Middlesex-London Health Unit

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Sexual Assault

Sexual assault is any type of sexual activity in which one person does not consent. Sexual assault can range from unwanted touching, to kissing, to intercourse. It takes many different forms, such as stranger rape, date rape, acquaintance rape, marital rape, sexual harassment, child sexual abuse, incest or gang rape. In every instance, it is an act of violence, which is motivated by the wish to control, to humiliate, and to dominate. Sexual assault is a crime of violence acted out in a sexual way. Sexual assault is about power and control; it is not about sex.

Who experiences sexual assault?

Statistics show that the majority of sexual assaults are committed by men against women or children. There is a very small percentage of reported sexual assault victims being male. There are also reports of assault by individuals of the same sex.

Sexual assault does not discriminate. Anyone can potentially be a victim of sexual assault, regardless of age, race, social class, religion, occupation, education level and physical description. It can happen to anyone, anytime, and anywhere.

Who commits sexual assault?

Women face the greatest risk of sexual assault from men they know, not strangers. People often think that a stranger commits sexual assault. In most cases, the victim knows the person that has assaulted them. When a woman knows the man that sexually assaults her, it is less likely that even she will recognize it as a crime. These sexual assaults are no less a crime than those committed by strangers. 

Who is responsible for sexual assault?

People who commit sexual assaults are responsible for these crimes, not the victims. What a woman wears, where she goes, what she drinks or who she talks to does not mean she is inviting sexual assault or giving up her right to say no. The idea that women "ask for it" is often used by offenders to rationalize their behaviour. It also blames the victim for the crime, not the offender.

What are the effects of sexual assault?

The effects of sexual assault on a woman’s mental health and well-being can be just as serious as physical injuries. Victims of sexual assault often report feelings of anger, fear, depression, anxiety and they tend to become less trusting. The emotional and psychological effects of sexual assault can also include trouble sleeping, nightmares, erratic mood swings, eating disorders and flashbacks.

What do I do if I have been sexually assaulted?

  • Do not blame yourself. You did not do anything wrong.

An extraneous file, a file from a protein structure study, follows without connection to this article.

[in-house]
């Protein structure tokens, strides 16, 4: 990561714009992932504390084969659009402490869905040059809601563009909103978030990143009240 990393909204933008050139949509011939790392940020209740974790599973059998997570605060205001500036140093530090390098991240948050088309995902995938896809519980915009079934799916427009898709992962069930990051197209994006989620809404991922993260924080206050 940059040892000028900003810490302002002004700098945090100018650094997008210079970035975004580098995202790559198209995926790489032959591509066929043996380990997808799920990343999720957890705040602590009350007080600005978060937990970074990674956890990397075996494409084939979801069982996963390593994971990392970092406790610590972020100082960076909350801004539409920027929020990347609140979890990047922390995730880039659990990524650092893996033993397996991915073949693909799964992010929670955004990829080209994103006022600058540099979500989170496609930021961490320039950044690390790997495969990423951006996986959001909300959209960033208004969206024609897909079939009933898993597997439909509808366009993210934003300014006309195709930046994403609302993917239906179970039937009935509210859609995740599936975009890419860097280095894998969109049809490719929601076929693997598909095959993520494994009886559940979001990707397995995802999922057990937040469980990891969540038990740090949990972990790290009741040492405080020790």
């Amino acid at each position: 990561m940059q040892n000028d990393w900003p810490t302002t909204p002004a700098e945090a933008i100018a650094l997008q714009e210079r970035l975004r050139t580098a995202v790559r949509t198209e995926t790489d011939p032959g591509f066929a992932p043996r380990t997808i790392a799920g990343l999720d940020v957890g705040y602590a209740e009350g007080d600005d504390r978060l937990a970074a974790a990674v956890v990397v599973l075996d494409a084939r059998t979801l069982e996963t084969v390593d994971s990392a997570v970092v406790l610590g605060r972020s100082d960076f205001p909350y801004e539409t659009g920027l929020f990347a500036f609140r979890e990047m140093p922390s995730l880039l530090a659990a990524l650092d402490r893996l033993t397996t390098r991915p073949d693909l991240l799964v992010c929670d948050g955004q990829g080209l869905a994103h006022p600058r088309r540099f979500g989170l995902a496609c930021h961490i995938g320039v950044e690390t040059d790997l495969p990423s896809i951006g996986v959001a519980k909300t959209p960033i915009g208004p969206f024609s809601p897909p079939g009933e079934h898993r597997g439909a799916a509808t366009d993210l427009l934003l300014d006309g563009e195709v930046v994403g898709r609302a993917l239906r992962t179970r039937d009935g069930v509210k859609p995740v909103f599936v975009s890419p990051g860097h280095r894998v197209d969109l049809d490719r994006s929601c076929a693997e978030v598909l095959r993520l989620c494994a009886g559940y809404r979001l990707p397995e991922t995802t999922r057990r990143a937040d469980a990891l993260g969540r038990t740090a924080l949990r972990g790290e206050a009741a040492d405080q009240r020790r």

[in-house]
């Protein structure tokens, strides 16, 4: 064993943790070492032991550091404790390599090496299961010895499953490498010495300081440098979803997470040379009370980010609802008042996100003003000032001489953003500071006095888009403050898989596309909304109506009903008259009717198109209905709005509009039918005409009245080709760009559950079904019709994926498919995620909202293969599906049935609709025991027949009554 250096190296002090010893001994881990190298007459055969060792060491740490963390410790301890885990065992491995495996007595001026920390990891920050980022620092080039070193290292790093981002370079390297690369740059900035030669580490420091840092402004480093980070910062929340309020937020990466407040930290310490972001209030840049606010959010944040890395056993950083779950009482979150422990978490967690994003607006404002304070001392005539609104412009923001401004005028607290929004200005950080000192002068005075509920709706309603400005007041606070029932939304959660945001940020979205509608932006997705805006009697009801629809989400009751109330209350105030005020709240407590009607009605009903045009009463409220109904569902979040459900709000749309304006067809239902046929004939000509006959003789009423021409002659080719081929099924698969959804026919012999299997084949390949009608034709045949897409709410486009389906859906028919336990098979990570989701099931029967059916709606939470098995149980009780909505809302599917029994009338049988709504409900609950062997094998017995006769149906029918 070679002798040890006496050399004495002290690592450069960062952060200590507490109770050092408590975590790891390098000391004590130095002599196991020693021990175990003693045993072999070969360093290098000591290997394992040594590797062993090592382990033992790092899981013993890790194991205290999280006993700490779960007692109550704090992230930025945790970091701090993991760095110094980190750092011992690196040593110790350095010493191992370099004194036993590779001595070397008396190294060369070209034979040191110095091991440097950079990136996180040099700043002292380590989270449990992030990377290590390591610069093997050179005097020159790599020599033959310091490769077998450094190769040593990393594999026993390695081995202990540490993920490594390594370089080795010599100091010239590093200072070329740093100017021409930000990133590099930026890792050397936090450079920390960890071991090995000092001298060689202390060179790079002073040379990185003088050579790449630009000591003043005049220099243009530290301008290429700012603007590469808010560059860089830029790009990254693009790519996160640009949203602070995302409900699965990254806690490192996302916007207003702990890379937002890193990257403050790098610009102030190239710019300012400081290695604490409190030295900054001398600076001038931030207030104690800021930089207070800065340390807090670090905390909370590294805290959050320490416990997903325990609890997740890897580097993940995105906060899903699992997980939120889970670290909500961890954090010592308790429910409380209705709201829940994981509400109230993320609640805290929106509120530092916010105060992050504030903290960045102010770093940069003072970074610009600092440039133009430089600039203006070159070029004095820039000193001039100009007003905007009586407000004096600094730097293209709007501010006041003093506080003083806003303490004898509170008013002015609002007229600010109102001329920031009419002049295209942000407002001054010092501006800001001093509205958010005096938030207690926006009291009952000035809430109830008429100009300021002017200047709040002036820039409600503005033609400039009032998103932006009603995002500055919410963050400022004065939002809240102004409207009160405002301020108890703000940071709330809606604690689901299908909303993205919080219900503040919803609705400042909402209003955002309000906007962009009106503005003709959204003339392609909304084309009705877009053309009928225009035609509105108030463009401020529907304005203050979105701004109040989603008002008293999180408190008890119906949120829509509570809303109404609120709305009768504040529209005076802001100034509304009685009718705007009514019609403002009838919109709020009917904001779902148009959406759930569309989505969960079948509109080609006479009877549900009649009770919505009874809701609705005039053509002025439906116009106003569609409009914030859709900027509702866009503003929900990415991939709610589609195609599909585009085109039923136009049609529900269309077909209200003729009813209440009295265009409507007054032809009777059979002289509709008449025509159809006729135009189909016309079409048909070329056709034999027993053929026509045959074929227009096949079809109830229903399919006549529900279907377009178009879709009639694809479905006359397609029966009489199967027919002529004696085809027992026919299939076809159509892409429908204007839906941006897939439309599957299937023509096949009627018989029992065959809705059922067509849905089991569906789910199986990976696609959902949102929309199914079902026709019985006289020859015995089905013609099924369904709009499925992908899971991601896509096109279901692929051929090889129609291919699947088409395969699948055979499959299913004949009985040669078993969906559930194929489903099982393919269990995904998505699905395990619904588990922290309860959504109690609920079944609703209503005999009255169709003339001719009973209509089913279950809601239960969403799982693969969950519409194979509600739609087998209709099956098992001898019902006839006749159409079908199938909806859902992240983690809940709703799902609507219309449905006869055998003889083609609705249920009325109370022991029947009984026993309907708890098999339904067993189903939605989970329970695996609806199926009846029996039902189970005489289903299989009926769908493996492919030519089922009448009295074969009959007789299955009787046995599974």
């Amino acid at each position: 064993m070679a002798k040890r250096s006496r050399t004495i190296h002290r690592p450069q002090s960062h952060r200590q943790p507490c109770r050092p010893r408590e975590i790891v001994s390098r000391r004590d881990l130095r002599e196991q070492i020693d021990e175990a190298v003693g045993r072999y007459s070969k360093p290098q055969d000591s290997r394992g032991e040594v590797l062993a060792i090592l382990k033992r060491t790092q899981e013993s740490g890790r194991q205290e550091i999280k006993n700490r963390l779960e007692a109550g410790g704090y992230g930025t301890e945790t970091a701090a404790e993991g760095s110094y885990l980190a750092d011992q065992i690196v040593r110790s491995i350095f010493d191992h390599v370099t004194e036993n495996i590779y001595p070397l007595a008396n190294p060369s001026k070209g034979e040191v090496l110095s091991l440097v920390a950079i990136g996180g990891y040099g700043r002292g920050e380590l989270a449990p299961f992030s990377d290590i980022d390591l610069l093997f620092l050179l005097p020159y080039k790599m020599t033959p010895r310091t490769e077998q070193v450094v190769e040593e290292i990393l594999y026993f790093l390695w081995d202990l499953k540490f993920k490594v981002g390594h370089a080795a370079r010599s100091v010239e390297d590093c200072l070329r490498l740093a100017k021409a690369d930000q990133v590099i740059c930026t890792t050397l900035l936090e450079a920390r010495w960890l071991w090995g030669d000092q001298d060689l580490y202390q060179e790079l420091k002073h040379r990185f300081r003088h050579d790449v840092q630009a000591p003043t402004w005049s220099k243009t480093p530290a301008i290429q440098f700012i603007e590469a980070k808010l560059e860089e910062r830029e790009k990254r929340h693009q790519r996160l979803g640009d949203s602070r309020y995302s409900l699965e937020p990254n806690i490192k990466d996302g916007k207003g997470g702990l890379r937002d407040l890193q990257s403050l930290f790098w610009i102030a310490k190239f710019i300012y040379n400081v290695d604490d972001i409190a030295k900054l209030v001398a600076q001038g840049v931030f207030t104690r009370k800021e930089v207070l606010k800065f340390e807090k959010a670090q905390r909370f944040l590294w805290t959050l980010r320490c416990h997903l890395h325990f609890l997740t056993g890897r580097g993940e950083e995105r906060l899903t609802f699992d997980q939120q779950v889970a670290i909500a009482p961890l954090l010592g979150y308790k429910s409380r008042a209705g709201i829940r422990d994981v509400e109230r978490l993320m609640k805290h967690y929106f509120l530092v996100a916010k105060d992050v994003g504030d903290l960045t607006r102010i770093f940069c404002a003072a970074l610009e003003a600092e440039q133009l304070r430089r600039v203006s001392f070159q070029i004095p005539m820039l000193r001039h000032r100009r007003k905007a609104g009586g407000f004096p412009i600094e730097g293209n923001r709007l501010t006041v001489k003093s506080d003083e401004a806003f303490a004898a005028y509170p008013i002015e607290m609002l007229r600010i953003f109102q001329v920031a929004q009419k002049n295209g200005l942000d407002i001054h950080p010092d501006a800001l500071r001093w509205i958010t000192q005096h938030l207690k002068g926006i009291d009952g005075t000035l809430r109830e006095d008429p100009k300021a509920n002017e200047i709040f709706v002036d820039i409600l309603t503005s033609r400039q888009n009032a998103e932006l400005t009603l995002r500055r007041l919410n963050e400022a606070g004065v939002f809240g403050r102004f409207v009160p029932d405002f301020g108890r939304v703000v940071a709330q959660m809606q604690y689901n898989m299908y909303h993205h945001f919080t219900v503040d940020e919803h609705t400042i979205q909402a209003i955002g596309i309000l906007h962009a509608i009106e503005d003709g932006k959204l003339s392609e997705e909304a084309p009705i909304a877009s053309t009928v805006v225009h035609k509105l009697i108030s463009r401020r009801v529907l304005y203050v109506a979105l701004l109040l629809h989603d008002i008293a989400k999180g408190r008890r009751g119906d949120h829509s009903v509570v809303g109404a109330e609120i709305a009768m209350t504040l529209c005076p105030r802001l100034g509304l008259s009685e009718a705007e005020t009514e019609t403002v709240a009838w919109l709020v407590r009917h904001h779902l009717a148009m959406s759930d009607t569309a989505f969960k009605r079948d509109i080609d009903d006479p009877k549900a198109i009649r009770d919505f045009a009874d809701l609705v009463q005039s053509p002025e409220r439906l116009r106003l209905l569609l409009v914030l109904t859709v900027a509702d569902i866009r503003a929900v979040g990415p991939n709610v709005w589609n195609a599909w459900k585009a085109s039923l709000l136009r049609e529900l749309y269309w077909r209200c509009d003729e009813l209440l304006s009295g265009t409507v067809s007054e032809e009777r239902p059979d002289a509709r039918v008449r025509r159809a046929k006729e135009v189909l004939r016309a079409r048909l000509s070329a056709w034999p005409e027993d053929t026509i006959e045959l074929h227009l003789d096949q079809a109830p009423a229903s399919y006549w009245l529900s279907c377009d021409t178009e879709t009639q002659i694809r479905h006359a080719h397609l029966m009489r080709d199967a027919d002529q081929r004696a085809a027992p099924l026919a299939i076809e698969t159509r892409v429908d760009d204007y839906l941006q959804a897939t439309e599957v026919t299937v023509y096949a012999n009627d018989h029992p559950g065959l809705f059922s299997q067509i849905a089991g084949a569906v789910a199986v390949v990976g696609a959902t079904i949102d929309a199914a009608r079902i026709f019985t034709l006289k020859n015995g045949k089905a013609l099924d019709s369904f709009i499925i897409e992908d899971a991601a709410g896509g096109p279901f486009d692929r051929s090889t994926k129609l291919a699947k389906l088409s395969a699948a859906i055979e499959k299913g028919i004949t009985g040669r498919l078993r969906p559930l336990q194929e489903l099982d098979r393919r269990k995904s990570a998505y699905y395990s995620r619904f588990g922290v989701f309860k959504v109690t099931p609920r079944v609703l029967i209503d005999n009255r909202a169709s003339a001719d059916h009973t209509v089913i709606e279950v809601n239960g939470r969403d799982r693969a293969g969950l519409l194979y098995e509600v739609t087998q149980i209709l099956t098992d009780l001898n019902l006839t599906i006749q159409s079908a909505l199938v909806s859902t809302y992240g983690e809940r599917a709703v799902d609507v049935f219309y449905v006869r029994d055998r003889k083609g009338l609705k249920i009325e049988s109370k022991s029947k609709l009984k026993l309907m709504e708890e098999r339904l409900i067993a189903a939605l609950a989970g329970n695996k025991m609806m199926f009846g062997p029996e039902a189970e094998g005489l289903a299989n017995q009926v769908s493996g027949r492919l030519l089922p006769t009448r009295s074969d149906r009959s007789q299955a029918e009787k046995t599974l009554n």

• Find a safe environment and call a friend, family member, or the police. 
  • Do not wash, douche, brush your teeth, change your clothes, go to the washroom, or clean up the area where the assault occurred. This may destroy important evidence. If you already have, it does not mean that you cannot report it. 
  • Call your local sexual assault treatment centre. 
  • Get medical attention to determine the risk of sexually transmitted infections (STIs) or pregnancy. A rape kit exam will be completed.

How do I help a friend that has been sexually assaulted?

  • Listen to what they have to say and take them seriously. 
  • Believe them. People rarely make up stories about sexual assault, but one of the most common fears of sexual assault survivors is not being believed. 
  • Let them know you care by saying things like, "I’m sorry this happened to you" or "I’m glad you could share this with me". 
  • Reassure them that it is not their fault. No one asks to be sexually assaulted, and no one deserves to be assaulted. 
  • Do not blame by asking questions such as, "Why didn’t you fight back?" Instead, say things like, "it’s difficult to fight back when you’re terrified". 
  • Let them control what they want to do next. In a sexual assault, the survivor has been robbed of control by the perpetrator. Help them feel more in control by supporting their decisions. 
  • Let them know that they are not alone in this. Many survivors feel that they are the only one this has happened to and may feel their reactions are not normal.

How can I reduce the risk of sexual assault?

  • Do not leave your beverage unattended. 
  • When you go out with a group of friends watch out for one another and leave together. 
  • Be aware of your surroundings at all times. 
  • Do not allow yourself to be alone with someone you do not trust. 
  • Think about the level of intimacy you want in a relationship and clearly state your limits.

Where can I get help?

Regional and Sexual Assault Treatment Centre
(519) 646-6100, ext. 64224

Police - Emergency 911
Sexual Assault Unit (519) 661-5674

Sexual Assault Centre London
(519) 438-2272 (crisis & support line)

London Abused Women’s Centre
(519) 432-2204

Children’s Aid Society
(519) 455-9000

Women's Community House
(519) 642-3000

 

OHIP+

Starting January 1, 2018, more than 4,400 drug products are free for anyone age 24 years or younger. You don’t need to enroll – all you need is a health card number and an eligible prescription. Find out if your medication, including birth control, is covered through this program. 

For more information

Please contact The Clinic at 519-663-5446.

 
Date of creation: March 26, 2007
Last modified on: June 7, 2017